umber does not mean
somber, though pandemic frowns
steal sunflower smiles
umber by Angie Quantrell
photo by Angie Quantrell
There’s a 10 year challenge going around on Facebook right now, as well as a few other challenges for this and that. I posted last week about having my first birthday without my mom. I searched high and low and through every jump drive I own for my first birthday pictures. I was so sure I had scanned them.
Turns out, I was incorrect. Oops! Instead, I had taken pictures of the pictures-on my phone. Looking for something else, I found my one-year-old birthday photos. Well. I am 57 now. My data banks are too full and need defrag services to restore order.
This is me at my first birthday (circa November 1963).
Did you catch that? I’m old enough to use “circa.” Don’t worry. Time flies, and soon you too will be able to use that special word. Check out the definition of circa. Anyone can use it.
Let’s start a different challenge. This is your first birthday photo challenge! Post a photo of you on your first birthday and tag me. Post your photo in the comments below or on any of the other links.
Let’s see all the cuteness! Thanks for playing along.
I was pleased to find this little gem of a photo in my baby book. After losing mom in May, every treasure I uncover has become much more precious. My mama loved her little Angie.
I don’t remember seeing this photo before, though I know I’ve had it for years. Mom despaired of my hair growing and I was often seen sporting a comb-over wave to give the appearance of ample hair. Curly and fine, just like it is today. Though with much more gray.
These irises bloomed in front of my Grandma Wheetley’s house in Sunnyside, Washington. We visited often, I imagine, and this is also the town where my mother and father met and started the journey of lifelong marriage.
Little Angie, as I was nicknamed by grandparents on both sides, is nearly as tall as the gorgeous irises. What I love, besides seeing a much younger, cuter me, is that I obviously love flowers. Just like I do now. These days finds me planting more sunflowers, wildflowers, and blooming bushes, but the beginning of my love affair with gardening sprouted right there with me playing in the irises.
My mama was an excellent seamstress. I can’t ask now, but I think she or my grandmother probably made this dress. I so wish I could sit and pour over these childhood photos with her one more time. My siblings and I were blessed to have a mother who loved us unconditionally. Not that we didn’t get called on the carpet, but good mothers have to do that to straighten out our stubborn bits.
What special memories do you have of your parents or grandparents?
red crest, heavy head
hop, skittle, scrape, taste, chitter;
pileated woodpeckers by Angie Quantrell
I feel like I struck gold! Or black and red, the colors on my 2 feathered guests.
I almost didn’t see them, as they were very quiet. I went out the Holly House front door to my car and spotted huge black birds, one on a dead stump, clawing to grasp and dig in, the other on the ground scooping bits of snack with a sideways tilt of the head.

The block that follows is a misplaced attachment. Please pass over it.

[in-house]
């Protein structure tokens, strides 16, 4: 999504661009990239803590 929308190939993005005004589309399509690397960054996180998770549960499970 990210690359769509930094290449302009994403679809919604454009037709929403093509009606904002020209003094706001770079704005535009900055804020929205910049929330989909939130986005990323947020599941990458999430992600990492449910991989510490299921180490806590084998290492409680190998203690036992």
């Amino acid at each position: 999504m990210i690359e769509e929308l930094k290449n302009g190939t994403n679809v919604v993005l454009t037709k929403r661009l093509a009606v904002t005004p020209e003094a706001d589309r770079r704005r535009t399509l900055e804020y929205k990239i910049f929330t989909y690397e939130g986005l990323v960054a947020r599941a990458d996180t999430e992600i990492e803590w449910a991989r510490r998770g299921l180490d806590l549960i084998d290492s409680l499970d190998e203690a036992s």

As soon as red-crested heads popped into view, I knew exactly what they were. And they were huge! Due to my constant perusal of A Guide to Field Identification, BIRDS of North America book, in particular the page on woodpeckers and flickers, I recognized them. But only when I saw them in person did I realize the immense size compared to the flickers and scrub jays I usually identify. The guide says their length is 15-inches. Fascinating.
According to the guide book, pileated woodpeckers are “uncommon and local; a wary bird of extensive deciduous or mixed forests” (p. 180). I feel like I won the lottery. Here there were two uncommon and wary woodpeckers gently hopping along the driveway, chittering quietly to each other, sort of like chickens chat as they go about their day.
I watched them until they hopped beyond the bend of the driveway. They didn’t take off while I observed, and didn’t seem too bothered by me. They seemed a bit gangly in movement, young, perhaps teens? Not sure if they were mated or siblings, but I was thrilled to listen and watch.
I love that Holly House has a copy of my favorite bird book. Their book is in much better shape. The pages are stuck in the proper place. What a special opportunity! Smack dab in the middle of a mixed forest, plenty of deciduous and coniferous trees and stumps for all to enjoy. Says the resident who learned the black bear is back and loves to scrub at trunks for bugs and wander behind my cabin on his dusk forays. Yikes! I would like to see him (or her) but only from my car or cottage window.
dance, whisper, reach
effervescent life, calling-
immerse in nature
immerse by Angie Quantrell
This Haiku Moment is brought to you compliments of Holly House and Hypatia-in-the-Woods. My kitchen table view is glorious – windows that make me feel as if I’m living in a tree house. Such wonderful windows of light, movement, trees, glimpses of water and sunlight. This is what it is like to live as a wild thing in between the canopy, understory, and floor of dense forests. Like a bird, or squirrel, perhaps a bear, life is found in movement, fragrance, sound, texture, even taste if but a few berries are ripe – a rich sensory environment inviting you in.
Come, be welcome.